Students present social justice presentations

For the second year in a row, freshman students competed against each other with their social justice presentations.

In January, freshman students started a group project on something they thought needed awareness and needed to be talked about. They were told to do extensive research on their topic and that they would compete with their projects in the black box.

“ We thought it would be cool to incorporate a large project that gave the students some autonomy and some choice in what they do. With my class, we did one day a week for a long time, and then after spark week, I had a couple solid good weeks where they worked on it every single day. And then we had a final competition in the black box,” said English teacher Amy Alderson.

The idea of the project was teach students about topics that need to be more talked about. They encouraged students to pick a topic they could relate to.

“Choose what you’re passionate about and do that,” said freshman Jasmine Monda.

During the competition in the black box, the students would present their project to other students from the seven freshman English classes, and then the judges would decide a winner or winning group.

“It was just the freshmen because the teachers on the freshman team that did it,” Alderson said.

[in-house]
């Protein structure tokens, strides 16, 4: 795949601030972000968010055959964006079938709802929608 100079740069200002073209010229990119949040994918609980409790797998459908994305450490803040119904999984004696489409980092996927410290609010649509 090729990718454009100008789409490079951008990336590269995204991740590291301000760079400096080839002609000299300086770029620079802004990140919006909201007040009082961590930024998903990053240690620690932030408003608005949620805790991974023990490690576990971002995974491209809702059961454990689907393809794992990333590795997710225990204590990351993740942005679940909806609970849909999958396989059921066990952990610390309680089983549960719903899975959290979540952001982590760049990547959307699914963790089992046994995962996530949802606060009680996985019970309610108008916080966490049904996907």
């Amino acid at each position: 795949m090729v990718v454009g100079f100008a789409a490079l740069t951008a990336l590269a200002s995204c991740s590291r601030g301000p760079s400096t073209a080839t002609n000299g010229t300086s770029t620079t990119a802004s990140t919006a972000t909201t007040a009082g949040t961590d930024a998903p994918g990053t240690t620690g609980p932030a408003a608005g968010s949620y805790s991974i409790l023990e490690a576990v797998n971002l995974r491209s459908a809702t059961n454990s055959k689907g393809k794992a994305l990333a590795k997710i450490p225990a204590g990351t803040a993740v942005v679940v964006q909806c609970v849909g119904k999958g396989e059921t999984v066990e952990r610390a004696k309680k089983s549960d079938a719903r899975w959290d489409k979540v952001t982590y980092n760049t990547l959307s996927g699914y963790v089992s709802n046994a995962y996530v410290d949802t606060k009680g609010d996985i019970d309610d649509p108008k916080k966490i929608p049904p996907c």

The winners were Arianna Knowles, Chloe Dones, Kayla Keaskowski and Amber Lehman for their presentation on mental health. It was about struggles of having anxiety and ADHD.

“I chose mental health because I suffer from anxiety and a lot of my friends have depression and anxiety, so I had a lot of knowledge on it. A lot of people here don’t know about it and a lot of people get bullied because of it. Everytime I see people get bullied, it hurts me as well because it’s not their fault; they had no choice,” Lehman said.

Along with learning about topics, students also got to learn a lot about how to cite sources and how to present for something like this.

“It definitely taught me how to present better. My teacher gave me some tips on how to present myself, how to I should talk and stuff, and I think I’ll be able to talk a lot better,” Lehman said.

This project has also prepared them more for later in their high school career for things like History Fair.

“I do think that it will be less of a shock when they get to History Fair or some of the other big research things they have to do later on,” Alderson said.